Unit 2: Basics

Unit 2: Basic Vocabulary

Vocabulario básico (Basic Vocabulary)

Remember that these are very common words that you will likely encounter often and in most contexts. Do your best to memorize these if you don’t already know them. Basic Vocabulary lists will focus more on verbs as you work through the course and will generally get shorter as we go.

Adverbios (Adverbs) / Preposiciones (Prepositions):

cerca (de) near (to)
lejos (de) far (from)

Without the de these words are adverbs of place. (La ciudad está lejos. = The city is far away.) With the de, they are prepositions and are followed by an object (Mis parientes están cerca de mí. = My relatives are near me.)

Días de la semana (Days of the Week):

el lunes Monday
el martes Tuesday
el miércoles Wednesday
el jueves Thursday
el viernes Friday
el sábado Saturday
el domingo Sunday

La Familia (Family):

la abuela grandmother
el abuelo grandfather
la esposa wife
el esposo husband, spouse*
los esposos husband and wife
el hermano brother
la hermana sister
los hermanos brothers and sisters, siblings, brothers
la madre mother
el marido husband
el padre father, priest
los padres parents (priests [occasionally, “fathers”])
el pariente relative (false friend)
el/la primo/a cousin
la tía aunt
el tío uncle
los tíos aunt and uncle (occasionally, “uncles”)

*When the first three letters of a Spanish word are e + s + consonant, it may help to recognize it by imagining the word without the initial e. As Spanish does not permit words to begin in s + consonant, an e very frequently appears at the beginning. Among many other such words that that undergo the same phenomenon are : escuela, estado, español, escándalo, espinaca, etc.

Interrogativos (Question Words):

All interrogatives in Spanish, when directly asking a question or indirectly implying one (No sé cuándo es. = I don’t know when it is.), take a written accent mark.

¿cómo? how (used alone, “what?”)
¿cuál/es? which?, what?
¿cuándo? when?
¿cuánto?* how many?, how much?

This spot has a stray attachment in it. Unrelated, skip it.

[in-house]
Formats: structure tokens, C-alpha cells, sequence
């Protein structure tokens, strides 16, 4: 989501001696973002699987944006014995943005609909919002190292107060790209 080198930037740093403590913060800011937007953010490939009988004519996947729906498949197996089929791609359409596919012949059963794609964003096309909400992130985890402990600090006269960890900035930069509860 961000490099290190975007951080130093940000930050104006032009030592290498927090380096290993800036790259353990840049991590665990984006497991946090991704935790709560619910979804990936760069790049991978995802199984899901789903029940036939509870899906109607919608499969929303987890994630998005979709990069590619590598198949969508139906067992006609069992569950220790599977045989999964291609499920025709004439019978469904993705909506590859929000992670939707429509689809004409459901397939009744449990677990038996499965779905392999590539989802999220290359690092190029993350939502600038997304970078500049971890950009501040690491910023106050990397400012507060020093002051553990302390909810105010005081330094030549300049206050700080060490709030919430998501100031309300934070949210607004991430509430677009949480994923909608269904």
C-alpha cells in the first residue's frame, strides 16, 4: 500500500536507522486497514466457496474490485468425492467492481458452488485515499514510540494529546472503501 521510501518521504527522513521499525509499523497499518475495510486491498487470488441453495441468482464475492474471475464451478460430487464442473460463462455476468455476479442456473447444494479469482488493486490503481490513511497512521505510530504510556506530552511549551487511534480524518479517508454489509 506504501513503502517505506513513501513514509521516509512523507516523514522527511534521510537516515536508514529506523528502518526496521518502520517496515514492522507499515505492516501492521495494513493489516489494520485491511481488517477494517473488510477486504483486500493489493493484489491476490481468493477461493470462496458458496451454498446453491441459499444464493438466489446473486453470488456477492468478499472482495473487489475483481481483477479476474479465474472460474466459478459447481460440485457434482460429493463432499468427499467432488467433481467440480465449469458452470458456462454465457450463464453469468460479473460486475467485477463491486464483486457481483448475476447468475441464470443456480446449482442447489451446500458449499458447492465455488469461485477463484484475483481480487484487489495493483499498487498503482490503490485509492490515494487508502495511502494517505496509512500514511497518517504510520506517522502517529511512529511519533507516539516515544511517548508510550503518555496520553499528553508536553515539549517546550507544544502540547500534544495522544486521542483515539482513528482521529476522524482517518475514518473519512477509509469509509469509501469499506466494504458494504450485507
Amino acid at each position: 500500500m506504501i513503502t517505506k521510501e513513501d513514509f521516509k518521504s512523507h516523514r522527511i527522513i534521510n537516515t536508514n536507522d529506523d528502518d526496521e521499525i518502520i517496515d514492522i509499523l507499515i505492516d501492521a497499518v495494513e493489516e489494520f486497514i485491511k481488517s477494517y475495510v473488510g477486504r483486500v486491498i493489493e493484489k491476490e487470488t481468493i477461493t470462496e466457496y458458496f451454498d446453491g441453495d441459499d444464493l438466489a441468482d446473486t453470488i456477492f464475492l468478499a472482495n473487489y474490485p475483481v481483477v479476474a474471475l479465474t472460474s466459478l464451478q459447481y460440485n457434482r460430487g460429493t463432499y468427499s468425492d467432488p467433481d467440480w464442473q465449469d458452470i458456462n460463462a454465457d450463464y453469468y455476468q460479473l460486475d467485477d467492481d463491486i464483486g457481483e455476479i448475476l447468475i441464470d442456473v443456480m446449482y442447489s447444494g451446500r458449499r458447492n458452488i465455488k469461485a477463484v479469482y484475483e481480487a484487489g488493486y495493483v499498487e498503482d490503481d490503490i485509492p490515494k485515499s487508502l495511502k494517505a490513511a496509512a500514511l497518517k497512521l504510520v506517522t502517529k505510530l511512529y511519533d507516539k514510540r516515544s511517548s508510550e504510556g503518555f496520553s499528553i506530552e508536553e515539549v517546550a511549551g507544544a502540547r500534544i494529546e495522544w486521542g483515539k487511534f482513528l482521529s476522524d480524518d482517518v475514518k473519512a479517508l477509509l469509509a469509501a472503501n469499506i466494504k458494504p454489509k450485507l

¿de quién?, ¿de quiénes? whose?
¿dónde?, ¿adónde?, ¿de dónde? where?, where to? (to where?), where from?
¿por qué? why?
¿qué? what?, which?
¿quién?, ¿quiénes? who?

*Cuánto also has feminine, and masculine and feminine plural endings. See section 3.2.

Números (Numbers):

cero zero
uno one
dos two
tres three
cuatro four
cinco five
seis six
siete seven
ocho eight
nueve nine
diez ten
once eleven
doce twelve
trece thirteen
catorce fourteen
quince fifteen
dieciséis (diez y seis)* sixteen
diecisiete (diez y siete)* seventeen
dieciocho (diez y ocho)* eighteen
diecinueve (diez y nueve)* nineteen
veinte twenty

*The three-word forms of these numbers are becoming outdated. In the rare case when numbers are spelled out, which form you will see will likely depend on the date of the text.

Otros adjetivos (Other Adjectives):

mucho many, much, a lot
pobre poor, unfortunate
poco few, a little
rico rich, delicious

Otras palabras (Other Words):

casi almost (cognate: quasi)
hoy today
mañana tomorrow
para for*
por for*
si if
también also, too

*The difference between these two prepositions will be studied in section 5.5.

Sustantivos (Nouns):

el campo country, countryside, rural area, field
la chica girl
el chico boy
los chicos boys and girls (or “boys”)*
la ciudad city
el/la estadounidense U.S. native, American
el fútbol soccer
el fútbol americano football
el hombre man
la muchacha girl
la muchacho boy
los muchachos boys and girls (or “boys”)*
la mujer woman, wife
el país country, nation
el pasatiempo pastime

*The masculine gender is the default in Spanish if the group is mixed, that is, of boys and girls. Chicos could also refer to a group made up of boys only. If it is important to know which of the two translations is the correct one, the situation should clarify the meaning.

verbos (Verbs) / Preposiciones (Prepositions) / Conjunciones (Conjunctions):

a to, at
ahora now
allí there
aquí here
con with
de of, from, about
e and (before words beginning in -i, -hi)
en in, on
entre between, among
es (he, she, it) is/(you) are*
está (he, she, it) is/(you) are*
hay there is, there are
muy very
o or
pero but
y and

*The difference between these forms will be studied in Section 3.4.


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